An investigation of Chinese international postgraduate taught students’ ‘third spaces’ and their psychological well-being in Scotland

Wang, Wenhao (2023) An investigation of Chinese international postgraduate taught students’ ‘third spaces’ and their psychological well-being in Scotland. PhD thesis, University of Glasgow.

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This PhD study investigates the impact on health and well-being of the acculturation experiences of Chinese international postgraduate taught (PGT) students in Scotland. This is an important topic, as these students have only one year to acculturate to a qualitatively different social and educational environment. However, at present, there is little research on the psychological needs of Chinese students in Scottish higher education institutions. This is particularly true of their acculturation experiences in informal and recreational settings outside of study, work and home environments, which are known as third spaces. This PhD study, therefore, responds to previous calls by academics to comprehensively examine the critical factors that influence Chinese PGT students’ health and well-being during their acculturation in Scotland, including their involvement in third spaces.

This thesis is divided into two studies. Both studies adopted a qualitative research design centred on semi-structured interviews. Twelve participants from the University of Glasgow were selected for each study. Specifically, Study One explored Chinese PGT students’ overseas experiences of acculturation in Scotland. This study used the diagrammatic elicitation task to generate in-depth discussions of participants’ acculturation experiences throughout the academic year. During the interviews for Study One, the majority of the participants identified exercise as the most important third space activity for their psychological well-being. This finding, therefore, formed the basis of Study Two, which investigated how exercise affected participants’ well-being. Since Study Two took place during the initial stages of the COVID-19 pandemic, it also explored how COVID-19-related lockdown and social distancing measures influenced the students in question.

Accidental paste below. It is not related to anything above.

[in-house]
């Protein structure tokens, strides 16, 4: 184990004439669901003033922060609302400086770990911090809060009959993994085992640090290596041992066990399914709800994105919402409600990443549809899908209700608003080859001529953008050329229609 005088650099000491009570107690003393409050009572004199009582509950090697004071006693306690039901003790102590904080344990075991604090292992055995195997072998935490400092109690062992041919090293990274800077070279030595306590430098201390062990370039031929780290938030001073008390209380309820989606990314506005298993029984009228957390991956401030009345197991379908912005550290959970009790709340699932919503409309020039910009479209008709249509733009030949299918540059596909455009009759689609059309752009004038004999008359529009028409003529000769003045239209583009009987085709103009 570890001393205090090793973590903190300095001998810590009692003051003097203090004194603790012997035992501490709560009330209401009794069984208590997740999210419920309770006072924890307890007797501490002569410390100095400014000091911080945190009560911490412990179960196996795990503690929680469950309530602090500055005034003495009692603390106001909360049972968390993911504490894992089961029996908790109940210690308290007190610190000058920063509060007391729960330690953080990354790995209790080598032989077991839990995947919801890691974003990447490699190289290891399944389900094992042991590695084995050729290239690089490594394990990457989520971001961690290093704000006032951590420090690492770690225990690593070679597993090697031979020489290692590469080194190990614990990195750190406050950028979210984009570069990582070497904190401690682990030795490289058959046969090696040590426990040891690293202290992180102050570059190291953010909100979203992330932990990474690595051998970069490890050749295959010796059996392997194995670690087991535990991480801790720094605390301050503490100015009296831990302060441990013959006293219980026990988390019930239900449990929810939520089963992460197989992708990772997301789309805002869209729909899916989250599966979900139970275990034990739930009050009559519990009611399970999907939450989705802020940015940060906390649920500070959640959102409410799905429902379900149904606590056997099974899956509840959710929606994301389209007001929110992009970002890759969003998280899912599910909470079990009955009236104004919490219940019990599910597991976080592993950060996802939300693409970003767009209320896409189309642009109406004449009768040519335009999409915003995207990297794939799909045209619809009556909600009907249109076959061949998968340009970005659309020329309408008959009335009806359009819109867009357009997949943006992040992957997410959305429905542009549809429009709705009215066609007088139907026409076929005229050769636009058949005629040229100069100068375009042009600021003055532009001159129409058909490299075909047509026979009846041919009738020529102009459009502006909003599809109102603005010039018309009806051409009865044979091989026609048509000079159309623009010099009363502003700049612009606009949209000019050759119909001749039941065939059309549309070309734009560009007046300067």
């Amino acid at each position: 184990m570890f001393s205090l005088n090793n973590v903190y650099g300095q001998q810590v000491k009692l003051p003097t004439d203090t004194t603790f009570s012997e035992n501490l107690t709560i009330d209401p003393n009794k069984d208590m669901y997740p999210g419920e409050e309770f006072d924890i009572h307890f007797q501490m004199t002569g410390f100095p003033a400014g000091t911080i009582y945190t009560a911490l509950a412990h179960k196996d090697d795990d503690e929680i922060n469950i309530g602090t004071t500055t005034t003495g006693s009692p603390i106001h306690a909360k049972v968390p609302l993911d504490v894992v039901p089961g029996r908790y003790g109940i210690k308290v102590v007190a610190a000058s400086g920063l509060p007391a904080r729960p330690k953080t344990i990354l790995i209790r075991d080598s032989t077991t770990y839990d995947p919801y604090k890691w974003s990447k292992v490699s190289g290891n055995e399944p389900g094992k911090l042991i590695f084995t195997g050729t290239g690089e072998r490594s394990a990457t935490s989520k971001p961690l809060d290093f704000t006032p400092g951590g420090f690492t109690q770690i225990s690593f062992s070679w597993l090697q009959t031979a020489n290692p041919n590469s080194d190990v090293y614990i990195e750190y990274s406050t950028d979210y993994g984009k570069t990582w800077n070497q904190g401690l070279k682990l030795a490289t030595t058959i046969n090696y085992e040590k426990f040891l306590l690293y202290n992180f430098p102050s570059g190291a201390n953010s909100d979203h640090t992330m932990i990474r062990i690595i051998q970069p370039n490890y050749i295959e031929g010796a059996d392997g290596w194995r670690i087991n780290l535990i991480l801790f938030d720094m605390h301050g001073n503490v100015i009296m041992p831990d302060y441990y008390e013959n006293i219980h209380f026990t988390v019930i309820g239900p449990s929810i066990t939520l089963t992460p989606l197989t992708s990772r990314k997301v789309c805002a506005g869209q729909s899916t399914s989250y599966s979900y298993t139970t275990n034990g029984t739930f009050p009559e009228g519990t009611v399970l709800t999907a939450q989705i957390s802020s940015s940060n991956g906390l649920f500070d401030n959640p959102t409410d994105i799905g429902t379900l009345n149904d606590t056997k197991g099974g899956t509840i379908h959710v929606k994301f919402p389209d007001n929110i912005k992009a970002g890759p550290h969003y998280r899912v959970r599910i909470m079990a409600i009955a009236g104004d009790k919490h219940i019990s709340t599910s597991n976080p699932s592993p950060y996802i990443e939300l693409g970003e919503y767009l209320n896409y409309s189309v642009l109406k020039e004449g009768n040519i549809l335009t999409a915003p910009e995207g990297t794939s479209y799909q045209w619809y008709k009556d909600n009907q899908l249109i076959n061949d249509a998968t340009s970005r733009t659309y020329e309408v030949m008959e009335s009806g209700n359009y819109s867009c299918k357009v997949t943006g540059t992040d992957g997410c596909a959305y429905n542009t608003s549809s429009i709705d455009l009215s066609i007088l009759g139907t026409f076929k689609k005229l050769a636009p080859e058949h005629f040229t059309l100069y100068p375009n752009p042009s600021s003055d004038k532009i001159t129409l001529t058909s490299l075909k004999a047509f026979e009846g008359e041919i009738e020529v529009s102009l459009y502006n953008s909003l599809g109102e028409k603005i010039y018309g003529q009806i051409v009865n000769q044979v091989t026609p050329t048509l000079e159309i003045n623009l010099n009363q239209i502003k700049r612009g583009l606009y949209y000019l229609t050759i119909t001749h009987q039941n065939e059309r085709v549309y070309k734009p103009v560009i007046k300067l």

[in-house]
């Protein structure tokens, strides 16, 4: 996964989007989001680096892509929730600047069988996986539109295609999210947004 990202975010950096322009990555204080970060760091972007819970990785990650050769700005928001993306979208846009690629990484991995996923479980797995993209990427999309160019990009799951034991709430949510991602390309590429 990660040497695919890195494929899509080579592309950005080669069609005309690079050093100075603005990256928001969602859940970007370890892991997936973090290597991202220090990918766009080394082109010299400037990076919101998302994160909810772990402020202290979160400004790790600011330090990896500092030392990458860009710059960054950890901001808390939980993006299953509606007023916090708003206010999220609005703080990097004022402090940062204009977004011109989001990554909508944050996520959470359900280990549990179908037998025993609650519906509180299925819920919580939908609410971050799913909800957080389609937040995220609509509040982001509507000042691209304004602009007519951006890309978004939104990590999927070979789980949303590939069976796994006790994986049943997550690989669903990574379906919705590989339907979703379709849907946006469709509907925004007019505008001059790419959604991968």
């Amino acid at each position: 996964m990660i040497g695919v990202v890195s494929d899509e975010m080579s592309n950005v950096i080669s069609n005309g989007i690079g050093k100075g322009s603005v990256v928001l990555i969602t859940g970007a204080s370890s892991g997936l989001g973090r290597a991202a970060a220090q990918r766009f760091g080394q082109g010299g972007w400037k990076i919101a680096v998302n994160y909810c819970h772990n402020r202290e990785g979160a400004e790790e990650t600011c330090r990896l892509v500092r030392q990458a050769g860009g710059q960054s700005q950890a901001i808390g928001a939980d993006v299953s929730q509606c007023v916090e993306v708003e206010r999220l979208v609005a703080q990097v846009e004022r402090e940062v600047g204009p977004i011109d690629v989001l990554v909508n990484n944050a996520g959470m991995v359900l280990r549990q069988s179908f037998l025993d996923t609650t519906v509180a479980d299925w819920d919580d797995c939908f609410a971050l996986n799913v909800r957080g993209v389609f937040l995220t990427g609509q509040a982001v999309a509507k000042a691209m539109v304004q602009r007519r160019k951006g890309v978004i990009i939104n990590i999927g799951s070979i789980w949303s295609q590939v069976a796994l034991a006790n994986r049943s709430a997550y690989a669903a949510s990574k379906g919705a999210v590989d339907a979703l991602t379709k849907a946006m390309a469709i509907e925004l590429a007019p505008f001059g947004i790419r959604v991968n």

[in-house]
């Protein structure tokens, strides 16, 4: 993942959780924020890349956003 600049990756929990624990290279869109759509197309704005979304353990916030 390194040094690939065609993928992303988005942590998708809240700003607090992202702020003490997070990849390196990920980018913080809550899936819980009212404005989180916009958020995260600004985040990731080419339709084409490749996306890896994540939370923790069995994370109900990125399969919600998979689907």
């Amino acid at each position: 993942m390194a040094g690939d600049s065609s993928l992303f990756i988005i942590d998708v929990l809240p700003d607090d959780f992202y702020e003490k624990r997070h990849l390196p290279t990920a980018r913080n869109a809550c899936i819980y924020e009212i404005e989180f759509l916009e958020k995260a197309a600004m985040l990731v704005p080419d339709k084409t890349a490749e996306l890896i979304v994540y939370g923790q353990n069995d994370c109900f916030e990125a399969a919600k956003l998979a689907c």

Thematic analysis was employed to make sense of the data. Furthermore, Study One used Martin Seligman’s theory of PERMA (positive emotions, engagement, positive relationships, meaning, and accomplishment) to contextualise and interpret Chinese students’ psychological wellbeing and third space participation. To reflect the impact of the COVID-19 outbreak, Study Two adopted Paul Wong’s modified PERMA themes to incorporate the universal distress and lack of well-being of the COVID-19 age. This PhD study, therefore, offers distinctive insights into the participants’ complex acculturative experiences in Scotland before and during the pandemic.

The findings of Studies One and Two suggest that many Chinese international PGT students who found their third space were able to live a socially active life, thereby avoiding the dangers of isolation in confined student accommodations, in particular during the Christmas break and lockdown. Their third space experience significantly helped their acculturation, well-being and personal growth, both before and during the pandemic. Compared to students who chose not to engage with third spaces, or who engaged with them in a very limited way, those who took advantage of such spaces were likely to have a thriving and more meaningful international education experience. This result was largely due to a strengthened social network (positive relationships in the PERMA model), additional emotional support from peers (positive emotions), and engagement in an active lifestyle (engagement). . Based on these findings, it would be beneficial for many Chinese students to consider focusing on ‘positive relationships’ to support a smooth acculturation during challenging times. For example, in cases of mandatory isolation (e.g., a pandemic), the extra socialisation opportunities offered by third spaces are possibly even more important than before, given that many international students may lack the face-to-face and immediate support of classmates and university staff over a considerable period.

Studies One and Two expand on the existing literature and highlight the importance of third space groups, which have been thus far overlooked by many academics, in creating a happy and meaningful experience for many Chinese PGT students in a Western society. This knowledge can serve as a catalyst for better supporting this group of students in their acculturation from China to the United Kingdom.

Item Type: Thesis (PhD)
Qualification Level: Doctoral
Subjects: B Philosophy. Psychology. Religion > BF Psychology
L Education > LB Theory and practice of education > LB2300 Higher Education
Colleges/Schools: College of Social Sciences > School of Education
Supervisor's Name: Elliot, Dr. Dely, Reid, Dr. Kate and Breslin, Mr. Mark
Date of Award: 2023
Depositing User: Theses Team
Unique ID: glathesis:2023-83775
Copyright: Copyright of this thesis is held by the author.
Date Deposited: 24 Aug 2023 11:18
Last Modified: 24 Aug 2023 11:20
Thesis DOI: 10.5525/gla.thesis.83775

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